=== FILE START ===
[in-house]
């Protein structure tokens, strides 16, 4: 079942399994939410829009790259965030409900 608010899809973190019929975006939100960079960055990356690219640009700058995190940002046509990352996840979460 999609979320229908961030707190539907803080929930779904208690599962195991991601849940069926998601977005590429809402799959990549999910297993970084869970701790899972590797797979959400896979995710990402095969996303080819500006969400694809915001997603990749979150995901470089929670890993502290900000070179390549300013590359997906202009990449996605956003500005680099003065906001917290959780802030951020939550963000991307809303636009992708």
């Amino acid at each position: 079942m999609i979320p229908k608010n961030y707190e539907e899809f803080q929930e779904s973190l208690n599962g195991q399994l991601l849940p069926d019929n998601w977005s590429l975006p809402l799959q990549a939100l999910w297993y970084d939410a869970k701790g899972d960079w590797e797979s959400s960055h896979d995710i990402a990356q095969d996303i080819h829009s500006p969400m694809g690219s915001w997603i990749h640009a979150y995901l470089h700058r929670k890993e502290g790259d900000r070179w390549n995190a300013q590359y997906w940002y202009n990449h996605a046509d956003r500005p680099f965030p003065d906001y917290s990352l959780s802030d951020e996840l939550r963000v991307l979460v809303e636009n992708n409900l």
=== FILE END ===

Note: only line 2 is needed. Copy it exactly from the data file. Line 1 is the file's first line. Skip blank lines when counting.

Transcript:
């Protein structure tokens, strides 16, 4: 079942399994939410829009790259965030409900 608010899809973190019929975006939100960079960055990356690219640009700058995190940002046509990352996840979460 999609979320229908961030707190539907803080929930779904208690599962195991991601849940069926998601977005590429809402799959990549999910297993970084869970701790899972590797797979959400896979995710990402095969996303080819500006969400694809915001997603990749979150995901470089929670890993502290900000070179390549300013590359997906202009990449996605956003500005680099003065906001917290959780802030951020939550963000991307809303636009992708």